White Sox

White Sox show their spirit but fall short

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White Sox show their spirit but fall short

Friday, Sept. 16, 2011Posted: 10:30 p.m. Updated: 11:59 p.m.

By Brett Ballantini
CSNChicago.com White Sox InsiderFollow @CSNChi_Beatnik
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WATCH: Humber on being hit by line drives
READ: 'X' marks a tough spot for Guillen, White SoxREAD: Six-man saving sputter out

KANSAS CITY On a night when Chicago manager Ozzie Guillen launched into a long dissertation over the hidden meaning of apparently meaningless baseball, his White Sox bowed their necks and refused to go quietly into the drizzly, chilled night.

But two comebacks werent enough to stave off a 7-6 loss to the Kansas City Royals, as Eric Hosmer drove a double over Juan Pierres head with one out in the bottom of the ninth off of Matt Thornton to earn K.C. the win. The White Sox have now dropped six straight, just one defeat short of their season high.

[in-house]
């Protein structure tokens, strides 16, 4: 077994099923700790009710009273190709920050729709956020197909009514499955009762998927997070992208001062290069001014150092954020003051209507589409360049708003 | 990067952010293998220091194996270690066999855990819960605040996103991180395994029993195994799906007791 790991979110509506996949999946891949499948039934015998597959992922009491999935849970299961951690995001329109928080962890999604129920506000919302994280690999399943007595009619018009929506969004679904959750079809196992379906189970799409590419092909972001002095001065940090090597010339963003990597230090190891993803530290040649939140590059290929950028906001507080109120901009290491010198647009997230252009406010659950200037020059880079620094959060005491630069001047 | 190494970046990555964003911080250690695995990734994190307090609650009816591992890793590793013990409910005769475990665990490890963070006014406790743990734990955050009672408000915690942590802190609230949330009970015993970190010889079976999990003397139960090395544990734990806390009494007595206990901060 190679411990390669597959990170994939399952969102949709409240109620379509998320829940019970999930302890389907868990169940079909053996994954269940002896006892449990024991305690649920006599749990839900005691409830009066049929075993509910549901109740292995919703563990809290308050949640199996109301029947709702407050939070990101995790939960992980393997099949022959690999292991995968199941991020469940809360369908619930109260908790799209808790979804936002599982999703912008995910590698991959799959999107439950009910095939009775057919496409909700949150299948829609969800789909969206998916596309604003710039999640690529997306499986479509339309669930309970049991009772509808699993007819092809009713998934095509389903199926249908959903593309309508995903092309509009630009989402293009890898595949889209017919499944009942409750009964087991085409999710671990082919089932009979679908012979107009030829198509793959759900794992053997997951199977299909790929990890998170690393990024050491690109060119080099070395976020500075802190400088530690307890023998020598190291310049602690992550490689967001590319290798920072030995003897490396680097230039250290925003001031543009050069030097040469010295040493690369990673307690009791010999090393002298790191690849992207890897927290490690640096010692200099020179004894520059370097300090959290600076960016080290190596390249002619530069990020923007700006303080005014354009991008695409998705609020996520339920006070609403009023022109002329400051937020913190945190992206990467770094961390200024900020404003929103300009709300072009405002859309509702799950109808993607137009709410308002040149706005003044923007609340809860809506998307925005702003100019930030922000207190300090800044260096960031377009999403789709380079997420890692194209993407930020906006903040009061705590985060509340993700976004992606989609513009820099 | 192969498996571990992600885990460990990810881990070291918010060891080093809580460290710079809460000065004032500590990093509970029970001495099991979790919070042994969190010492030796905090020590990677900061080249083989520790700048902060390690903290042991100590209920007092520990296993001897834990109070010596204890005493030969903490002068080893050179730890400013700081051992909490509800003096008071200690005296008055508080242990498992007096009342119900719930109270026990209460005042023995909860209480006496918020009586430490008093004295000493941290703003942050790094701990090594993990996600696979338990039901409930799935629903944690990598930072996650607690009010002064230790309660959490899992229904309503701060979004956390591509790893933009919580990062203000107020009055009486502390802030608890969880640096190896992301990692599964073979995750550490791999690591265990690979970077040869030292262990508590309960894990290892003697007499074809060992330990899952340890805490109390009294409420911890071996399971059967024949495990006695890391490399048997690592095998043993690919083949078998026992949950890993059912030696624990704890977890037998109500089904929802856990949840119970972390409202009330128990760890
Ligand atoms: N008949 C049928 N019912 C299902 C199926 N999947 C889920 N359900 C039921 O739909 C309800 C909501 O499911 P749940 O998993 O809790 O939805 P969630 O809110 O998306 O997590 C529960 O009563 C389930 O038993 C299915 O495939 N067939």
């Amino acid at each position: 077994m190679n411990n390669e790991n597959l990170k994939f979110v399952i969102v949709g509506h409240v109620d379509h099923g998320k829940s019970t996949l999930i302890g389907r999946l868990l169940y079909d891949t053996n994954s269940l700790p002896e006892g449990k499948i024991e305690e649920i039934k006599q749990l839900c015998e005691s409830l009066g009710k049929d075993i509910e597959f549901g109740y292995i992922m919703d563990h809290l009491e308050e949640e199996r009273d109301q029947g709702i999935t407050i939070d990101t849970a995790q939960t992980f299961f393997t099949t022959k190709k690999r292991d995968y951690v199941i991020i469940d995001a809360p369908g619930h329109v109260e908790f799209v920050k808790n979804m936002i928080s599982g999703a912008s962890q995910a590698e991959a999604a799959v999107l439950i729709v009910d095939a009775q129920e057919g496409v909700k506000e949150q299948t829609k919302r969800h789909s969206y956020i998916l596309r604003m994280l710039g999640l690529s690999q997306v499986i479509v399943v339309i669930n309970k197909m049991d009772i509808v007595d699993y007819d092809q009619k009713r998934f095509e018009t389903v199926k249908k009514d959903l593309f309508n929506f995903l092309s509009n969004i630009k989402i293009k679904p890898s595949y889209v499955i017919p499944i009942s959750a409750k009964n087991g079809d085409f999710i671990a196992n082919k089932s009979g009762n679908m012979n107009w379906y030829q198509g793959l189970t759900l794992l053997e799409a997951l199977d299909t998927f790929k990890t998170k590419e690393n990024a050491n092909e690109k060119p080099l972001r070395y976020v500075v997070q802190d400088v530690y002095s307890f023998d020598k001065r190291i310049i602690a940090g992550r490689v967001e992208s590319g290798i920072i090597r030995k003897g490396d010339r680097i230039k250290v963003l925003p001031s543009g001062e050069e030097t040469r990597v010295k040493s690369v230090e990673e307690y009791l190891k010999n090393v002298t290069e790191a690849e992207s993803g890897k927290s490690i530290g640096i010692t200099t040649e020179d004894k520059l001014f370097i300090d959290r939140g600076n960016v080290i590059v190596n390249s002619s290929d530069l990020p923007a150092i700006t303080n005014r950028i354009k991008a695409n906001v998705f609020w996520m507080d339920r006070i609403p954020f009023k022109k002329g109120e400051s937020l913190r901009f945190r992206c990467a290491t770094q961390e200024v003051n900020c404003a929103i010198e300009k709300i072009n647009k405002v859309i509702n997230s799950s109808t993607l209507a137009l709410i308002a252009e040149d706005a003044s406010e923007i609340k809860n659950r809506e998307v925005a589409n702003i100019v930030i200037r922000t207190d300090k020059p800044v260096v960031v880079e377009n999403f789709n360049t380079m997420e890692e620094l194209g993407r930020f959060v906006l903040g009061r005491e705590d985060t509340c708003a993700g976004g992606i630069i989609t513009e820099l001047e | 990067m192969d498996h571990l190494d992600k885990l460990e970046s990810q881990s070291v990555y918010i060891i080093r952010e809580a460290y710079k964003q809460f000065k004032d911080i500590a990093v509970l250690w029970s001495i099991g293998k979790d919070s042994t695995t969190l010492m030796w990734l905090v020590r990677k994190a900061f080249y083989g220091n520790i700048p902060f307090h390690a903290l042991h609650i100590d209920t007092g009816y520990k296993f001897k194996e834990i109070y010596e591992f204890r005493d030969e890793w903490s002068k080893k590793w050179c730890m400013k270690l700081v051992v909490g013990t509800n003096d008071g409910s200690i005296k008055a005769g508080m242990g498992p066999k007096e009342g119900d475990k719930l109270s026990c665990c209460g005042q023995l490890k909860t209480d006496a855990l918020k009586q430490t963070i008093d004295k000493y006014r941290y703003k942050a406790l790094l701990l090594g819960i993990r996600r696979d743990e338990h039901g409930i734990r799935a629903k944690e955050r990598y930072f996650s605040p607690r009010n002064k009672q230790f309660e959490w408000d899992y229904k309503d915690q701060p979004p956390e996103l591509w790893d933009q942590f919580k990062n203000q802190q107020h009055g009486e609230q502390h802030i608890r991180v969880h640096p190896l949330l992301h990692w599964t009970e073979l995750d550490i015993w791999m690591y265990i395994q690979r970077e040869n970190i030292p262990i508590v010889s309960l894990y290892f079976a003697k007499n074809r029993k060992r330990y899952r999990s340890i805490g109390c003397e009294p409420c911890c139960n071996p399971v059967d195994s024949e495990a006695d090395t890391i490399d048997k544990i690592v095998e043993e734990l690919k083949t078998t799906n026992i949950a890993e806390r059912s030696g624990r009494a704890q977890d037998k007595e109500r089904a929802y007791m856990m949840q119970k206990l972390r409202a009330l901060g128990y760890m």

We got back in the game and had good at-bats there and a couple of big hits, Guillen said. Unfortunately, Matt couldnt shut it down. I think hes fighting through it with lefties, and both lefties Alex Gordon and Hosmer got him. Matt couldnt get it done today.

For Kansas City, it was Mike Moustakas who was the offensive star, with three straight hits (including a home run) after starting his career 0-for-35 against the White Sox. For good measure, third sacker chipped in his first career steal in the eighth.

Phil Humber started for the White Sox and did not find the same fortune as his previous two starts after returning from the DL (1-0, 1.40 ERA, 64 game score).

Besides the home run by Moustakas, he threw the ball pretty good, Guillen said. He went through a tough time late in the game and I left him in there to resolve his problem, and he did it pretty good.

If you want to put a positive spin on it, yeah, Humber agreed in discussing working out of trouble in the sixth, his last frame. It was definitely a battle. If our guys put up six runs, I expect to win the game, so Im disappointed with my performance. Obviously that was a game we should have won. Same time, tip your hat to those guys, Nos. 1-5 they have a solid lineup over there and hopefully next time I face them Ill make a few better pitches.